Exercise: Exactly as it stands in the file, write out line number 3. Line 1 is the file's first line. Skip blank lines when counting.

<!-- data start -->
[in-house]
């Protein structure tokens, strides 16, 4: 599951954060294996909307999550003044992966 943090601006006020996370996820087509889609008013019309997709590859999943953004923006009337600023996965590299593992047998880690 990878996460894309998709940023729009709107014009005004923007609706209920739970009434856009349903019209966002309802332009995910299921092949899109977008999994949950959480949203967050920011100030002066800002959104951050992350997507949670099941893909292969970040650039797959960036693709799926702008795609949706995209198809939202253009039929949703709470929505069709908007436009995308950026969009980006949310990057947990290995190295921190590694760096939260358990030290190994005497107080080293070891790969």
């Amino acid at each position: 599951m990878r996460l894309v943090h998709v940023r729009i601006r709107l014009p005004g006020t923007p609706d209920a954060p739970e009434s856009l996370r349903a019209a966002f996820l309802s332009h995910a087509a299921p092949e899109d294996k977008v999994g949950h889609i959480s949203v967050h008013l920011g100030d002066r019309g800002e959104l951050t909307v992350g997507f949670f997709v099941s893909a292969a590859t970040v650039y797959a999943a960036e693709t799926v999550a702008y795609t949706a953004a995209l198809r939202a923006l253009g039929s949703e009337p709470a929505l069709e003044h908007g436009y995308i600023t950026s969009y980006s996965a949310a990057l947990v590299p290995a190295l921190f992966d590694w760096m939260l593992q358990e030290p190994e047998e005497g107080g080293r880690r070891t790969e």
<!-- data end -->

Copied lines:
């Amino acid at each position: 599951m990878r996460l894309v943090h998709v940023r729009i601006r709107l014009p005004g006020t923007p609706d209920a954060p739970e009434s856009l996370r349903a019209a966002f996820l309802s332009h995910a087509a299921p092949e899109d294996k977008v999994g949950h889609i959480s949203v967050h008013l920011g100030d002066r019309g800002e959104l951050t909307v992350g997507f949670f997709v099941s893909a292969a590859t970040v650039y797959a999943a960036e693709t799926v999550a702008y795609t949706a953004a995209l198809r939202a923006l253009g039929s949703e009337p709470a929505l069709e003044h908007g436009y995308i600023t950026s969009y980006s996965a949310a990057l947990v590299p290995a190295l921190f992966d590694w760096m939260l593992q358990e030290p190994e047998e005497g107080g080293r880690r070891t790969e």